Living in Clark County
Photo courtesy of Ken Paul
|Clark County is a dynamic and innovative organization dedicated to providing top-quality service with integrity, respect and accountability. With jurisdiction over the world-famous Las Vegas Strip and covering an area the size of New Jersey, Clark is the nation’s 14th-largest county and provides extensive regional services to more than 2.25 million citizens and more than 46 million visitors a year. Included are the nation’s 8th-busiest airport, air quality compliance, social services and the state’s largest public hospital, University Medical Center. The County also provides municipal services that are traditionally provided by cities to more than 1 million residents in the unincorporated area. Those include fire protection, roads and other public works, parks and recreation, and planning and development. |
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Photo courtesy of Rudy Yanos
The famed Las Vegas Strip sits at the heart of Clark County featuring unparalleled attractions like dancing fountains, a replica of the renowned Eiffel Tower, an erupting volcano and some of the world's largest and most beautiful resorts. Millions of people visit annually to enjoy our fine restaurants, shop a dazzling array of stores and relax at our luxurious spas. Las Vegas boasts more than 160,000 hotel rooms and is among the world's top convention destinations.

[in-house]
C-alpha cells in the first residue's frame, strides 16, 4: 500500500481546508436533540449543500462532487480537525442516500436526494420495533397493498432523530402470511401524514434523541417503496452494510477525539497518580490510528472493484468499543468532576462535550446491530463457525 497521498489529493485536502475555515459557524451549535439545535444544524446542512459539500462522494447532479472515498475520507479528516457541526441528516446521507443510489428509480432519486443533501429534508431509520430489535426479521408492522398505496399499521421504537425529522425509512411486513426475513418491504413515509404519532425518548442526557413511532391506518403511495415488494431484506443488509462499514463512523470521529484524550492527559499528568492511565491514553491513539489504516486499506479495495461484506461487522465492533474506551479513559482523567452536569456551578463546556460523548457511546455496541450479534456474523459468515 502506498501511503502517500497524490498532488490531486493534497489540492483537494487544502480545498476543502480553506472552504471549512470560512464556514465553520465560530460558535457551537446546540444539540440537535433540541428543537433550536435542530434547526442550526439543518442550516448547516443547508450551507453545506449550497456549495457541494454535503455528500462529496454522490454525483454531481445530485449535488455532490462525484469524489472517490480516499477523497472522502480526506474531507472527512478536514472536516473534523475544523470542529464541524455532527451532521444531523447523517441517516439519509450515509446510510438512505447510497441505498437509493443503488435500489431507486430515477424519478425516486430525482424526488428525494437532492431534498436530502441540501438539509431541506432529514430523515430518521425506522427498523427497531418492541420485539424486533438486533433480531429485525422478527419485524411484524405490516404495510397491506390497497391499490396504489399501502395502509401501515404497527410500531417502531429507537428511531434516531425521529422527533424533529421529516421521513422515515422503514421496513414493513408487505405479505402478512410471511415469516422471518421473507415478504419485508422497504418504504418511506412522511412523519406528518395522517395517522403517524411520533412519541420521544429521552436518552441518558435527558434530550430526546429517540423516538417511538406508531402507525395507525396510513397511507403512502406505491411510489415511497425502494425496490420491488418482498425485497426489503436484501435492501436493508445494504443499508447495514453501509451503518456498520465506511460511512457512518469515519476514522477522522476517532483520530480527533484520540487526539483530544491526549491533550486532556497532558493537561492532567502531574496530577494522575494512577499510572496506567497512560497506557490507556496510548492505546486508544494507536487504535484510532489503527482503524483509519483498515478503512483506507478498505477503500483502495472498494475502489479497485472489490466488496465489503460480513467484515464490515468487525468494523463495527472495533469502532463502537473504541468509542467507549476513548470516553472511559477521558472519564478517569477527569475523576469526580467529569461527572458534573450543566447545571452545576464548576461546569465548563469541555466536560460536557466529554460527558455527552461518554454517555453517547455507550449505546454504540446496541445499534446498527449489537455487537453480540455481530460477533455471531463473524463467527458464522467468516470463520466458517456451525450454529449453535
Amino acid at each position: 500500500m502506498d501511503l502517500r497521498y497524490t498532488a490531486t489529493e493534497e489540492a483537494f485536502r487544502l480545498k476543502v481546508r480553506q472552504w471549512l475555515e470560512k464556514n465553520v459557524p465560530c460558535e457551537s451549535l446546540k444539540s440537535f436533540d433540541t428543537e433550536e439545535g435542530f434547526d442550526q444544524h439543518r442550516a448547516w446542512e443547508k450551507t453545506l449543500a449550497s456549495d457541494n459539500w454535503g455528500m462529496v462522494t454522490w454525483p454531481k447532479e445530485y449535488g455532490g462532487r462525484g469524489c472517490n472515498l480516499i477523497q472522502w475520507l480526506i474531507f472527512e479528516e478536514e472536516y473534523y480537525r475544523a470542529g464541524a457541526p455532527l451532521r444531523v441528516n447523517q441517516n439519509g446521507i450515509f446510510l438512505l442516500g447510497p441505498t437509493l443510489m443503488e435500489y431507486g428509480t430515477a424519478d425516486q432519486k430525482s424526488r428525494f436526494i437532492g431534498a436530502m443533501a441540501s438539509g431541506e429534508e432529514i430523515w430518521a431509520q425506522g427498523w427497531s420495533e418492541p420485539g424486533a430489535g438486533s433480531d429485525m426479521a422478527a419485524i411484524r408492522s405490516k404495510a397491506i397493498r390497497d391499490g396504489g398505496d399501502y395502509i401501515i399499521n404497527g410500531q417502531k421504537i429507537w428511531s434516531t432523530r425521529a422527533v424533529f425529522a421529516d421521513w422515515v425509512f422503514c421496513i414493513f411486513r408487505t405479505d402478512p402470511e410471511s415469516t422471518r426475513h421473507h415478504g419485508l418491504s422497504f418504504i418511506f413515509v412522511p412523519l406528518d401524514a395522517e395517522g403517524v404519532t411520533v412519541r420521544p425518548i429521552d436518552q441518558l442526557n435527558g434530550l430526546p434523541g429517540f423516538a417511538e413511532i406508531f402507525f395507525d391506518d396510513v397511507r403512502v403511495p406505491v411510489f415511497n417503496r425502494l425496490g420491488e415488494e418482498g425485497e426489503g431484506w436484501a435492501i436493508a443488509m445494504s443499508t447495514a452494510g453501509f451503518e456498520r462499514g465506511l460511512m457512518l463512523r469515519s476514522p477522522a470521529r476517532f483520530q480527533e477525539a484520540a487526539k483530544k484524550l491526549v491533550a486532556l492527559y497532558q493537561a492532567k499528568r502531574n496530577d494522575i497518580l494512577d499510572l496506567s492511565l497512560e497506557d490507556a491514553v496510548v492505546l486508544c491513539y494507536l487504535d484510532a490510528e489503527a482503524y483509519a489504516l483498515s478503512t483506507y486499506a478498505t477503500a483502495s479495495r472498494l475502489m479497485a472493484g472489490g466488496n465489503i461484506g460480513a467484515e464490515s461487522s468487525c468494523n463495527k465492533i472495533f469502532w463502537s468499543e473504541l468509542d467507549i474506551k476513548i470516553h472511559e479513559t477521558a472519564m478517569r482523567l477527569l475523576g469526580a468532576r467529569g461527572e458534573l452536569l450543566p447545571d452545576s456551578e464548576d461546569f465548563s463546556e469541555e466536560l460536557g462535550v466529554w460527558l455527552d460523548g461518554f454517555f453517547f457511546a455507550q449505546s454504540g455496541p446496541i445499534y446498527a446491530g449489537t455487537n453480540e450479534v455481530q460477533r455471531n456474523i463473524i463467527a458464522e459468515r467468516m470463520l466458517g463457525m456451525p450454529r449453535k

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Photo courtesy of Rudy Yanos
Nevada has no shortage of compelling landscapes, and Clark County is no different. Mt. Charleston and skiing are just 45 minutes away, and Red Rock National Conservation area beckons on the western fringe of the Las Vegas Valley. Lake Mead National Recreation Area, located 30 miles southeast of Las Vegas, caters to boaters, swimmers, fishermen, hikers, wildlife photographers and roadside sightseers. Meanwhile, gambling is offered in the destinations of Mesquite, Primm and Laughlin, located on the sun-drenched Colorado River.
Clark County Highlights
To provide responsible, progressive, and results-oriented government that is responsive, accessible, and accountable to our citizens, ensuring their right to cost-effective and open government.
Tourism's economic impact on Clark County for 2016 was nearly $60 billion, including $6.4 billion spent on gambling on the Las Vegas Strip, according to Las Vegas Convention and Visitors Authority data. There were 161,000 hotel and motel rooms. The average visitor to Las Vegas was 47.7 years old, stayed 3.4 nights at an average daily room rate of $125.96, spending $122.66 per visit shopping, $61.95 per visit for shows. Las Vegas welcomed nearly 43 million visitors and all of Clark County saw 46.2 million visitors (including Laughlin and Mesquite). Most arrived by ground: roughly 57 percent, while nearly 43 percent arrived by plane. The average party has 2.2 adults and has a gaming budget of $578.54, spending an average of 2.9 hours per day gambling. Sixteen percent of our tourists visit from other nations, 25 percent come from Southern California and 16 percent are first-time visitors.